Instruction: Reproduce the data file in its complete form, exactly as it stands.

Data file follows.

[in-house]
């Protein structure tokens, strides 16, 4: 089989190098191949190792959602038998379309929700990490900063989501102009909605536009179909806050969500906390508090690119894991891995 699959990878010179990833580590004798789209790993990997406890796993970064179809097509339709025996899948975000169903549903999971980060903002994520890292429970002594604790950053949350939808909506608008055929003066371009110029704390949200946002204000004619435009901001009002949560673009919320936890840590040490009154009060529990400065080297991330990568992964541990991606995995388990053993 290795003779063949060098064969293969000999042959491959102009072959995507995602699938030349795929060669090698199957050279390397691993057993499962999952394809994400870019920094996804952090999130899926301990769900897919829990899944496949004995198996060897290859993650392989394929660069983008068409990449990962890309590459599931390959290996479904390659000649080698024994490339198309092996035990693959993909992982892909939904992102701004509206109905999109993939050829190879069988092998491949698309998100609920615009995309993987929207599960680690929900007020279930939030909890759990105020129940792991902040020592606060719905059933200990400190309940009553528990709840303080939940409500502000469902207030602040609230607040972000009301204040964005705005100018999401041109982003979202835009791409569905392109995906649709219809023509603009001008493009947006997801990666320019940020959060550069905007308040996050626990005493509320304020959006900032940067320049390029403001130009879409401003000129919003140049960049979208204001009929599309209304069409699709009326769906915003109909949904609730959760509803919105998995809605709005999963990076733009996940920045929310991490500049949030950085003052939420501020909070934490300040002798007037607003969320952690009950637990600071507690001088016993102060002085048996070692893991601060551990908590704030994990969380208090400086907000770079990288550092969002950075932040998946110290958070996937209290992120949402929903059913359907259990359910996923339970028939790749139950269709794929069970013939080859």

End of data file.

[in-house]
């Protein structure tokens, strides 16, 4: 089989190098191949190792959602038998379309929700990490900063989501102009909605536009179909806050969500906390508090690119894991891995 699959990878010179990833580590004798789209790993990997406890796993970064179809097509339709025996899948975000169903549903999971980060903002994520890292429970002594604790950053949350939808909506608008055929003066371009110029704390949200946002204000004619435009901001009002949560673009919320936890840590040490009154009060529990400065080297991330990568992964541990991606995995388990053993 290795003779063949060098064969293969000999042959491959102009072959995507995602699938030349795929060669090698199957050279390397691993057993499962999952394809994400870019920094996804952090999130899926301990769900897919829990899944496949004995198996060897290859993650392989394929660069983008068409990449990962890309590459599931390959290996479904390659000649080698024994490339198309092996035990693959993909992982892909939904992102701004509206109905999109993939050829190879069988092998491949698309998100609920615009995309993987929207599960680690929900007020279930939030909890759990105020129940792991902040020592606060719905059933200990400190309940009553528990709840303080939940409500502000469902207030602040609230607040972000009301204040964005705005100018999401041109982003979202835009791409569905392109995906649709219809023509603009001008493009947006997801990666320019940020959060550069905007308040996050626990005493509320304020959006900032940067320049390029403001130009879409401003000129919003140049960049979208204001009929599309209304069409699709009326769906915003109909949904609730959760509803919105998995809605709005999963990076733009996940920045929310991490500049949030950085003052939420501020909070934490300040002798007037607003969320952690009950637990600071507690001088016993102060002085048996070692893991601060551990908590704030994990969380208090400086907000770079990288550092969002950075932040998946110290958070996937209290992120949402929903059913359907259990359910996923339970028939790749139950269709794929069970013939080859």